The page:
Death penalty opponents are counting on the state to finally abandon the death penalty an unaffordable exercise of retribution. That is certainly one possibility. However, the legislature could also adopt the recommendations of the California Commission on the Fair Administration of Justice and reform the administration of the death penalty in California. If that happens, petitioner may rue the appeal that forced the state into action. Maybe a life in prison with a remote chance of execution beats a certain execution free of unconstitutional delays.

criminal law

California Penal Code Section 626.8

JLS is middle school in the Palo Alto Unified School District. The school is located adjacent to Mitchell Park. The JLS Athletic Fields is an open, unfenced field located between the school fence and the park, with a pathway marking the border.

I spotted the JLS Athletic Fields sign, which cited California Penal Code Section 626.8. I wasn’t sure whether the penal code section was in reference to the use of the field during school hours, or the requirement to register at the school office.


The sign states:

Welcome to the JLS Athletic Fields

JLS has exclusive use of these fields during school hours, 7:30 AM – 3:30 PM. During these hours all visitors must register at the school office. Any person who violates these rules will be cited under C.P.C. Section 626.8

The penal code section prohibits persons from coming upon school ground (which should cover the athletic fields) without lawful business and “whose presence or acts interfere with the peaceful conduct of activities of the school or disrupt the school or its pupils or school activities.”

So, playing soccer on the athletic fields during school hours can get you cited for a misdemeanor, which is punishable by a fine up to $500 and imprisonment in county jail up to six months, or both. However, that’s only if you remain after being asked to leave by the principal, member of the security or a police officer. Sounds completely reasonable.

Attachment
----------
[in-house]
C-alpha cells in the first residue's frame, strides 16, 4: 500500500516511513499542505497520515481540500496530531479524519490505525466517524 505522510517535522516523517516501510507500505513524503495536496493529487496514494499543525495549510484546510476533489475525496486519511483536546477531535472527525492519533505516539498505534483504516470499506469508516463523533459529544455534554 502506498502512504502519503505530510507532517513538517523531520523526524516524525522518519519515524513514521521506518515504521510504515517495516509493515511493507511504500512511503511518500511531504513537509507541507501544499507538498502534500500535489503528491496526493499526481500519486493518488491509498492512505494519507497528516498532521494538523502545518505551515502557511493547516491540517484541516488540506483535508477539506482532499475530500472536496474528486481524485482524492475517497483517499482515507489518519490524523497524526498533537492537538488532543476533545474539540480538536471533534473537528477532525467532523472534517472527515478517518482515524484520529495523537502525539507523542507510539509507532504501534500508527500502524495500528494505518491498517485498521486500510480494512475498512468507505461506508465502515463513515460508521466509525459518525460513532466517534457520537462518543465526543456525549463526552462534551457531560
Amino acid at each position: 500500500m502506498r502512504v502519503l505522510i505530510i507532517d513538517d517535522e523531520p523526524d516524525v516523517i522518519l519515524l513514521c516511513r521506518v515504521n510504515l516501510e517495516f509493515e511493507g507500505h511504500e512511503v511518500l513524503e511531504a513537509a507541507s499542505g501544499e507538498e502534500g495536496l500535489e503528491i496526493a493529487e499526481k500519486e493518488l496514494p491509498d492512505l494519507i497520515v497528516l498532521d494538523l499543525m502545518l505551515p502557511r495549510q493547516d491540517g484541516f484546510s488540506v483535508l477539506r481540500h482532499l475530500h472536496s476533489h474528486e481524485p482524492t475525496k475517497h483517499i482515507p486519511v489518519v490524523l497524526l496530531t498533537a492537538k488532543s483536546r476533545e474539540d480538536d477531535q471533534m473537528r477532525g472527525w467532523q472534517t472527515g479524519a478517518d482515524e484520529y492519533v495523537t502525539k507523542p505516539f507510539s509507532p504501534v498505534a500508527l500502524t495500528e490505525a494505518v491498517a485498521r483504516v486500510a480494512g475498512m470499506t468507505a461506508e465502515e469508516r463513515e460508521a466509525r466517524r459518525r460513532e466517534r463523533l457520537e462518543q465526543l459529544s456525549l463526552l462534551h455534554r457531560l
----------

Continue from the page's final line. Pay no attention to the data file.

However, California Penal Code Section 626.8 does include an odd provision. Paragraph (a)(4), which was added by Assembly Bill 123, penalizes a person who “[w]illfully or knowingly creates a disruption with the intent to threaten the immediate physical safety of any pupil in preschool, kindergarten, or any of grades 1 to 8, inclusive, arriving at, attending, or leaving from school.”

We’re not talking about someone who physically harms a pupil, but a person who creates a disruption with the intent to threaten the immediate physical safety of a pupil. Furthermore, this prohibition only protects pupils in preschool and K-8.

The Mercury News reported that this provision was added because an anti-abotion group was displaying large photographs of aborted fetuses outside a California middle school. Yes, such behavior may cause a disruption, but how exactly does it threaten the immediate physical safety of a pupil? Doesn’t seem to fit at all.

criminal law

Respublica versus Abraham Carlisle

Respublica v. Carlisle, 1 U.S. 35 (1778) was a high treason case decided in the midst of the American Revolution by the Court of Oyer and Terminer at Philadelphia.

The indictment accused the defendant of “not having the fear of God before his eyes, but being moved and seduced by the instigation of the Devil… to subvert, and to raise again and restore the government and tyranny of the king of Great-Britain.”

Such colorful language. For being a loyalist, “the Defendant, a short time afterwards, was accordingly executed.”

criminal law

Are Collateral Damages Acceptable in the Administration of the Death Penalty?

This November, California voters will face a literal life-or-death decision. Proposition 34, titled “Death Penalty. Initiative Statute,” proposes to repeal the death penalty and replace it with life imprisonment without the possibility of parole.

At first glance, the initiative may appear as a referendum on whether our society should have the right to kill those who commit particularly heinous crimes. Some believe that certain criminals deserve the death penalty. And, few will disagree. A Gallup poll shows that around 60% of Americans support the death penalty for a murder conviction with the predominant justification being “an eye for an eye.”

However, the issue is more nuanced. While the death penalty does satiate our primal desire for retribution, we must decide whether we are willing to accept a degree of collateral damage in this pursuit of justice. Consider the dissent from In re Troy Anthony Davis, 557 U.S. ___ (2009), in which Justice Scalia stated:

This Court has never held that the Constitution forbids the execution of a convicted defendant who has had a full and fair trial but is later able to convince a habeas court that he is “actually” innocent. Quite to the contrary, we have repeatedly left that question unresolved, while expressing considerable doubt that any claim based on alleged “actual innocence” is constitutionally cognizable.